As recently reported in the press many believe that they can transfer their house to their children and after 7 years that there is no IHT? Don’t get caught out by the Gift with Reservation of Benefit rule.
Yes you can transfer your house to your children and after 7 years that there is no Inheritance Tax. But don’t get caught out by the Gift with Reservation of Benefit rule. It’s more complicated than most people think.
First if you retain any significant benefit in the property, the exemption is lost. So if you continue to live in the property, it’s no longer yours but it is still taxed for IHT as if it was yours. In other words you get the worst of both worlds.
Secondly to avoid the Gift with Reservation of Benefit Rule you need to pay full market rent. It will feel odd having to pay rent for your own house. You have to pay the market rent until you die, not just for 7 years. And more troublingly you have to keep the rent up to date, in other words you need to have the amount which you pay reviewed annually. Even if you pay rent but you fall behind with the market rent then the exemption will fail.
Thirdly the transferees (usually the children) will need to pay income tax on the rent received.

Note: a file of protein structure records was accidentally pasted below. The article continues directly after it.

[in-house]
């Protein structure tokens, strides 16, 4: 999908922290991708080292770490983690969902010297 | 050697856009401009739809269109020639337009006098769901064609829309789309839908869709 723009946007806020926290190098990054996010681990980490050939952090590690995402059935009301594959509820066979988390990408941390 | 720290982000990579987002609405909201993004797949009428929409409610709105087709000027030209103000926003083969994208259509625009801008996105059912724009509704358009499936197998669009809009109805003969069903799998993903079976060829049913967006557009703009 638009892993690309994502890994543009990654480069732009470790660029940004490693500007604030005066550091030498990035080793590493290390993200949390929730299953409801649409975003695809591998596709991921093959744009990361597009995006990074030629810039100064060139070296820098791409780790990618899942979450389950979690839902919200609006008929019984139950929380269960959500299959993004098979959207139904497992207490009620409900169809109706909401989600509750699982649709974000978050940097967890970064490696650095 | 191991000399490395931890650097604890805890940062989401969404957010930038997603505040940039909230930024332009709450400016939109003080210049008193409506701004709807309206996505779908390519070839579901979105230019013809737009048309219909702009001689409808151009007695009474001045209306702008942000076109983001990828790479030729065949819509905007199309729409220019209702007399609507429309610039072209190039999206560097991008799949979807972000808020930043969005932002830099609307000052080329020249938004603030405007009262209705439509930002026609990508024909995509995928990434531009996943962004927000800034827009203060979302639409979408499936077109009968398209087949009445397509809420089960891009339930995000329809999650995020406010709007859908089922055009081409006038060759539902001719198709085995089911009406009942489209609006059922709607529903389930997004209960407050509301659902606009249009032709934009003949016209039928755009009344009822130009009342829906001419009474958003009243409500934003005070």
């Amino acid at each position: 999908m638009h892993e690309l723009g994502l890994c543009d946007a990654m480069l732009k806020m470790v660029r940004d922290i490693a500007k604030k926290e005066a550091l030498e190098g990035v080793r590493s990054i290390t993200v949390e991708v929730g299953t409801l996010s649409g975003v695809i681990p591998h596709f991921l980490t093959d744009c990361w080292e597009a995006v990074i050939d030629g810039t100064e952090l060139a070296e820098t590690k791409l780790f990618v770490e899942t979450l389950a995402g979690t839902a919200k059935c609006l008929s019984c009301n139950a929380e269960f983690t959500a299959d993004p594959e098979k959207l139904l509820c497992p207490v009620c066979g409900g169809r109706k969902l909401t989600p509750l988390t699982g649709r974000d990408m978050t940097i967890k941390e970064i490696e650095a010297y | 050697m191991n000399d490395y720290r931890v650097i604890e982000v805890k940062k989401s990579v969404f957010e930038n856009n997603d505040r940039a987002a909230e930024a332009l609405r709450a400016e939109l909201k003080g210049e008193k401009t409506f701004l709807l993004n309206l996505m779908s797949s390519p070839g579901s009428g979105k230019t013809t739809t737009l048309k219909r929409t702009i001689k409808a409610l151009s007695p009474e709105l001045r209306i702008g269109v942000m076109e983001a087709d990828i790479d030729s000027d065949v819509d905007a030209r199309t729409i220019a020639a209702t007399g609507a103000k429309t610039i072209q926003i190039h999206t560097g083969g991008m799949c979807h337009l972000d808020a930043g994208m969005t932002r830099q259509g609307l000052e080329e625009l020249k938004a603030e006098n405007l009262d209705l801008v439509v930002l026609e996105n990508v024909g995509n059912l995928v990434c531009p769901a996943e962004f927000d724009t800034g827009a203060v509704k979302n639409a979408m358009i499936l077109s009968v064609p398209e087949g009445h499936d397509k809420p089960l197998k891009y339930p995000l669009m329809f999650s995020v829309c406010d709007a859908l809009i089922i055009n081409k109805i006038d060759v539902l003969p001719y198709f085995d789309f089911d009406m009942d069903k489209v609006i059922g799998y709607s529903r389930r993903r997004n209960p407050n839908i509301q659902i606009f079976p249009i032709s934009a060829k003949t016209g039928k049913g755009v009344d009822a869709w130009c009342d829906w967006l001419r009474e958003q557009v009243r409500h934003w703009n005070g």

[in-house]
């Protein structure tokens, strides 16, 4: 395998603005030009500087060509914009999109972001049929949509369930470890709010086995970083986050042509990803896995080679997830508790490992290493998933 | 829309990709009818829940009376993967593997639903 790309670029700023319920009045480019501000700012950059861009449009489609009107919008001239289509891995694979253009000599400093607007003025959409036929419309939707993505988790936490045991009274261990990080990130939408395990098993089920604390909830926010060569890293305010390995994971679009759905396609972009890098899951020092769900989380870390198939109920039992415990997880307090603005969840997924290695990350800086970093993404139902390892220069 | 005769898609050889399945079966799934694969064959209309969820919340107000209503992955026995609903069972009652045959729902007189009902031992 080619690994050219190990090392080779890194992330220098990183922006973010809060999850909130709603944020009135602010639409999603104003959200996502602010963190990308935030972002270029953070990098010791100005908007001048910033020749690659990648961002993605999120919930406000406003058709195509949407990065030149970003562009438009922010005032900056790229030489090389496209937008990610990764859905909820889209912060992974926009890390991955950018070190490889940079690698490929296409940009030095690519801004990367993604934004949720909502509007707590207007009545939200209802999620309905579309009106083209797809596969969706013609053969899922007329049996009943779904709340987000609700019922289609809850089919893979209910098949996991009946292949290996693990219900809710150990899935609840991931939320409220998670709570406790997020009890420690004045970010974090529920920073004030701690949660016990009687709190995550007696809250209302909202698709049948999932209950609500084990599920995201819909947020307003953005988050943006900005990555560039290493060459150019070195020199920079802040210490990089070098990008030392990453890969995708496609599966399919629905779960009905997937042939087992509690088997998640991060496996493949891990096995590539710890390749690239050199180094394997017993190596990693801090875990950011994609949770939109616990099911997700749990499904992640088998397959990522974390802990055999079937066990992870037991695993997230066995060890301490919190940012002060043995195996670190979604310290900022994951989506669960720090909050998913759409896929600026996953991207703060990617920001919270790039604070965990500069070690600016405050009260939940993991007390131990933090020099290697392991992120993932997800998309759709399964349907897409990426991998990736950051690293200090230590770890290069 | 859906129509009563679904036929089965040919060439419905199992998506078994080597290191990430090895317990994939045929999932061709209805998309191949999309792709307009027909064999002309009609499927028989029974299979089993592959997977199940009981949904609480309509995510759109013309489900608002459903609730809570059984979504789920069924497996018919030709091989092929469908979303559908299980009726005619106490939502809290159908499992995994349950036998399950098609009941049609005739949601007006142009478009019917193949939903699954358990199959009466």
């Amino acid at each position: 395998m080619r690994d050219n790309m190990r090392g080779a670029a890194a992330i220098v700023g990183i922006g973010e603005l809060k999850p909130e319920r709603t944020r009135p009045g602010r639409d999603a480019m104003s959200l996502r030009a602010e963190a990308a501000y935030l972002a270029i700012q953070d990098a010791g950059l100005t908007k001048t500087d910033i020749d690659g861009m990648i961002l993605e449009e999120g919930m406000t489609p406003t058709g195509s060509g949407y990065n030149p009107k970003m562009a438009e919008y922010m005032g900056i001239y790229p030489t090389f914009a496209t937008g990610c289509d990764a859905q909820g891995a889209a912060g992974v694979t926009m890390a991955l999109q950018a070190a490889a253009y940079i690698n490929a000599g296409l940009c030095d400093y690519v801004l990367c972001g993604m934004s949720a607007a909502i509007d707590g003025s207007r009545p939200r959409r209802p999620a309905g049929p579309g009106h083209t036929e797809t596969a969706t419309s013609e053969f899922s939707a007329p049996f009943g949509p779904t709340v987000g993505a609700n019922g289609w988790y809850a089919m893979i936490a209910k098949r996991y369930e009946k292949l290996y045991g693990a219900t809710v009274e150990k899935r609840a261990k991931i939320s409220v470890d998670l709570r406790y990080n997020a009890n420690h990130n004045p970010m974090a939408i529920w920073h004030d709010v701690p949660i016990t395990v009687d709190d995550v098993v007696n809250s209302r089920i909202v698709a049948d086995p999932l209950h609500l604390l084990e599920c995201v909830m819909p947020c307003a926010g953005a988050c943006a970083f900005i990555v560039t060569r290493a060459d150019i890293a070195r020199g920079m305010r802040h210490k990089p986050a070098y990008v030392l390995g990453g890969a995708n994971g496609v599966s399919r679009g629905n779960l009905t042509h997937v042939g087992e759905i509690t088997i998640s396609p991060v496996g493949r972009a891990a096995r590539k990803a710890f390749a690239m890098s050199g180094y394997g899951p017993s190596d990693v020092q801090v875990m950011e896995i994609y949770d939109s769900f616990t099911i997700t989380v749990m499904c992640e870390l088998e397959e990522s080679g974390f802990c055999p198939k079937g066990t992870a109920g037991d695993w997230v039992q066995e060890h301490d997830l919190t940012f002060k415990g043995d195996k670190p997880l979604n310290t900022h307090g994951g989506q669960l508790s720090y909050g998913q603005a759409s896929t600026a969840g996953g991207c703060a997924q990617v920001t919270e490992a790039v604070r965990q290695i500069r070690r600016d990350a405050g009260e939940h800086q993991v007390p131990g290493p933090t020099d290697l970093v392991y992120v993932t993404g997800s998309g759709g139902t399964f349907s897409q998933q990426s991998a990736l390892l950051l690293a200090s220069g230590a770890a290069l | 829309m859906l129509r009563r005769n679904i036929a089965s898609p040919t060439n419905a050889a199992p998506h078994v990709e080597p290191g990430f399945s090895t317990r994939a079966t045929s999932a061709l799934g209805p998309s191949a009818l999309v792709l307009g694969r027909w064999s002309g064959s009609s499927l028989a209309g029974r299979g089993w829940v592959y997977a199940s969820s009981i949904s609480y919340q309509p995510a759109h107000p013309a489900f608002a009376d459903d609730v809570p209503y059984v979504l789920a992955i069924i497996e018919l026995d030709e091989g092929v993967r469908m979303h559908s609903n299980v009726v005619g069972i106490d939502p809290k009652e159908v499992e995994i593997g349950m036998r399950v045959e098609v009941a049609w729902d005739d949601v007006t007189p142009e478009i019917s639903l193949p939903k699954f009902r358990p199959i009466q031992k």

Fourth, worse than that the transferees will be liable for Capital Gains Tax (usually at 28%) on the gain from the time of the transfer until the eventual sale.
Therefore it sounds easy but it can be difficult to keep on the right side of the rules.
Often a better idea is to use an equity release scheme to release capital. You gift that capital to the children. It is still a gift which will be exempt from IHT after 7 years but there are no Gift with Reservation of Benefit or Income Tax problems or Capital Gains Tax problems.
The children invest the capital released and the exercise can be cost neutral as the growth on the investment can match the interest on the lifetime mortgage.
So why not arrange a chat with one of our Consultants.
Home visits are available.
McClure Solicitors in association with McClure Wealth Management